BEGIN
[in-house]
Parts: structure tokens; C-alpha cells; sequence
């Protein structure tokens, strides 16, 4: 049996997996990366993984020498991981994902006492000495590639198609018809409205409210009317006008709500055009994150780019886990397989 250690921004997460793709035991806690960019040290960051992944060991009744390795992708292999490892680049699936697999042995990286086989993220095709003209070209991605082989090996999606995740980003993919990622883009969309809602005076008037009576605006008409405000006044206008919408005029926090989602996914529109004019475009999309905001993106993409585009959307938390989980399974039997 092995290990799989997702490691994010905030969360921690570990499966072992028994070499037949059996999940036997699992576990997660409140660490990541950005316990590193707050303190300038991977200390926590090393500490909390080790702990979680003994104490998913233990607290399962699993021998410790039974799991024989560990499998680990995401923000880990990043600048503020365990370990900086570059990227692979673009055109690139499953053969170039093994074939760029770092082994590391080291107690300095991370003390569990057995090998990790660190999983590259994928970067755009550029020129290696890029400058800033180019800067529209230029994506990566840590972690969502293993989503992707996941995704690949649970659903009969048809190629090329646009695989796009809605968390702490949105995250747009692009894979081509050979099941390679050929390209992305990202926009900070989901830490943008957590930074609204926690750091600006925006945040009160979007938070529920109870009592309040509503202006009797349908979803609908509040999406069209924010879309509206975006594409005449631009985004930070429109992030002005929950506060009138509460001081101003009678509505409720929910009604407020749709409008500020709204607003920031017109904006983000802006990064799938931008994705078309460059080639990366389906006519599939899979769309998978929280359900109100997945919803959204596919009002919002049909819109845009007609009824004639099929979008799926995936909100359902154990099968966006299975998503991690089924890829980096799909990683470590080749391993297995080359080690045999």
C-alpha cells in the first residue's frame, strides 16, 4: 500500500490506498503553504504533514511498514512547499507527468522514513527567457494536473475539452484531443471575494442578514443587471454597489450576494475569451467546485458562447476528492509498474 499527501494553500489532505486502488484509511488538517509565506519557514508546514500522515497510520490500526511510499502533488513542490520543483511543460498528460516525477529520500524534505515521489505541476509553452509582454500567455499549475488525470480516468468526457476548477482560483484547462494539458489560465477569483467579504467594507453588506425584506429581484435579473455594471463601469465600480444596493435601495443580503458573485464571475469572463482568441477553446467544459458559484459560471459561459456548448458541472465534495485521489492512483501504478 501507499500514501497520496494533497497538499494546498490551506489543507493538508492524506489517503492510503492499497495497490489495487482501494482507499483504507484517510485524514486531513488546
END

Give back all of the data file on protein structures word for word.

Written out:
[in-house]
Parts: structure tokens; C-alpha cells; sequence
């Protein structure tokens, strides 16, 4: 049996997996990366993984020498991981994902006492000495590639198609018809409205409210009317006008709500055009994150780019886990397989 250690921004997460793709035991806690960019040290960051992944060991009744390795992708292999490892680049699936697999042995990286086989993220095709003209070209991605082989090996999606995740980003993919990622883009969309809602005076008037009576605006008409405000006044206008919408005029926090989602996914529109004019475009999309905001993106993409585009959307938390989980399974039997 092995290990799989997702490691994010905030969360921690570990499966072992028994070499037949059996999940036997699992576990997660409140660490990541950005316990590193707050303190300038991977200390926590090393500490909390080790702990979680003994104490998913233990607290399962699993021998410790039974799991024989560990499998680990995401923000880990990043600048503020365990370990900086570059990227692979673009055109690139499953053969170039093994074939760029770092082994590391080291107690300095991370003390569990057995090998990790660190999983590259994928970067755009550029020129290696890029400058800033180019800067529209230029994506990566840590972690969502293993989503992707996941995704690949649970659903009969048809190629090329646009695989796009809605968390702490949105995250747009692009894979081509050979099941390679050929390209992305990202926009900070989901830490943008957590930074609204926690750091600006925006945040009160979007938070529920109870009592309040509503202006009797349908979803609908509040999406069209924010879309509206975006594409005449631009985004930070429109992030002005929950506060009138509460001081101003009678509505409720929910009604407020749709409008500020709204607003920031017109904006983000802006990064799938931008994705078309460059080639990366389906006519599939899979769309998978929280359900109100997945919803959204596919009002919002049909819109845009007609009824004639099929979008799926995936909100359902154990099968966006299975998503991690089924890829980096799909990683470590080749391993297995080359080690045999």
C-alpha cells in the first residue's frame, strides 16, 4: 500500500490506498503553504504533514511498514512547499507527468522514513527567457494536473475539452484531443471575494442578514443587471454597489450576494475569451467546485458562447476528492509498474 499527501494553500489532505486502488484509511488538517509565506519557514508546514500522515497510520490500526511510499502533488513542490520543483511543460498528460516525477529520500524534505515521489505541476509553452509582454500567455499549475488525470480516468468526457476548477482560483484547462494539458489560465477569483467579504467594507453588506425584506429581484435579473455594471463601469465600480444596493435601495443580503458573485464571475469572463482568441477553446467544459458559484459560471459561459456548448458541472465534495485521489492512483501504478 501507499500514501497520496494533497497538499494546498490551506489543507493538508492524506489517503492510503492499497495497490489495487482501494482507499483504507484517510485524514486531513488546